HR & Management
Are job hoppers people you favour when recruiting?
3 min read
11 December 2017
Although many reports often declare staff loyalty is key for business, it turns out many employers feel recruits with itchy feet are the way forward.
The findings from e-learning business Edology has revealed that UK employers are increasingly keen on recognising job hoppers as highly desirable when recruiting new team members.
Job hoppers are something of a clash against the common belief that leaders should put efforts into employee loyalty and staff retention, but 82 per cent of the 1,000 employers surveyed declared they would hire someone that had switched jobs within the past six months.
Indeed, the respondents indicated that job hoppers and their trend of switching companies regularly is more positive than negative. Some 51 per cent said job hoppers are more motivated than those who don’t switch roles and employers.
Additionally, 42 per cent of employers would be more inclined to appoint someone that had made a career change or retrained in a new profession than someone who hadn’t.
Jeremy C Bradley, executive director at Edology, said: “Until recently, job hopping was considered career suicide, but things have changed. As job longevity becomes a thing of the past, employers and recruiters are beginning to have a different outlook on job hopping, as our research confirms.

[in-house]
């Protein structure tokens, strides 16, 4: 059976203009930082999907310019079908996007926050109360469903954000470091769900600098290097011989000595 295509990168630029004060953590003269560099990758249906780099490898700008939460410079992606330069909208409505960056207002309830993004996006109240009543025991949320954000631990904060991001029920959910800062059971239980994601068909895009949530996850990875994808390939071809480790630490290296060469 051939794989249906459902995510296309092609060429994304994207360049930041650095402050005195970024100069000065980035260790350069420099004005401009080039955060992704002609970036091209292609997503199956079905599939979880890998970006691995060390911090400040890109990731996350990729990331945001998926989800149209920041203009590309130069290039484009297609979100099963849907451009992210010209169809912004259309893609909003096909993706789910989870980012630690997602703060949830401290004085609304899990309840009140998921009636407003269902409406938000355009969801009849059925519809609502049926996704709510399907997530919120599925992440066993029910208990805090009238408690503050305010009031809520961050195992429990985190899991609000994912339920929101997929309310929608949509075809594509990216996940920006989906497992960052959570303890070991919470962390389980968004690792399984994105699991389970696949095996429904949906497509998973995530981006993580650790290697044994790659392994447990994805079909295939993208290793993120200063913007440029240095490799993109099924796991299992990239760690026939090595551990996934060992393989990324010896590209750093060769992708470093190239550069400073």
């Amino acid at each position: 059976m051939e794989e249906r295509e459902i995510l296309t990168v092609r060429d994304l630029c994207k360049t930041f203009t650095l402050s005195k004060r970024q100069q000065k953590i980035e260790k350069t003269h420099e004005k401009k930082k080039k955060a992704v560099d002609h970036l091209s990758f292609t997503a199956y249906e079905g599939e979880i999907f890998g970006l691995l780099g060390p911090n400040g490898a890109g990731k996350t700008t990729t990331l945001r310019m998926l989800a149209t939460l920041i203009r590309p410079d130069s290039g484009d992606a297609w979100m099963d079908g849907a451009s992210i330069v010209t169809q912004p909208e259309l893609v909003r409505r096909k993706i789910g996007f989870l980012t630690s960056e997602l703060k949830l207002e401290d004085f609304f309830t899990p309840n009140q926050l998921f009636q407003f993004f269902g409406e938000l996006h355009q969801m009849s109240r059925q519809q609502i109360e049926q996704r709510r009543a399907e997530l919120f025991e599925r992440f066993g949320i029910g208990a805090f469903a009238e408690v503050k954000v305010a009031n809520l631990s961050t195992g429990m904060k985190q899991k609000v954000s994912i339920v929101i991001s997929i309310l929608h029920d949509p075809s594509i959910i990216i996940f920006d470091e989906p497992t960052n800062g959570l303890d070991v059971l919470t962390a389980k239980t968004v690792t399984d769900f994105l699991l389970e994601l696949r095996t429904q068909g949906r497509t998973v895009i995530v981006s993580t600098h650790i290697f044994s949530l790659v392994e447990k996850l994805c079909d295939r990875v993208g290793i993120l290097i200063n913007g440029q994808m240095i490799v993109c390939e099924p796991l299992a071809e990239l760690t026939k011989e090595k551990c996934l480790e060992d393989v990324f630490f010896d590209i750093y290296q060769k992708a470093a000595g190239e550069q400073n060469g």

“It’s important that people stop viewing changing careers or jobs as a negative move. In this era of freelancing and fluid working, it is essential to make the right career move for you. With employers embracing the well needed change in viewpoint regarding career hopping now is the best time to consider your options and further qualifications could help you to move into an aspired role more easily.”
Overall, 63 per cent of employers feel job hopping can be of benefit to careers and 53 per cent feel it supports personal development.[rb_inline_related]
Target Internet CEO and founder Daniel Rowles said that bringing in people from a completely different sector can offer a “fresh perspective” and be of “greater benefit” than someone who has done the role previously.
“As tactics and technologies in the workplace continue to change at an increasing rate, I can foresee growing numbers of employers subscribing to this point-of-view,” Rowles declared.
“In this age of exponential change, every candidate will require ongoing training to stay up-to-speed. With careerists arguably losing their skills advantage, and job roles becoming more creative and strategic, career changers are starting to look like the smartest hires.”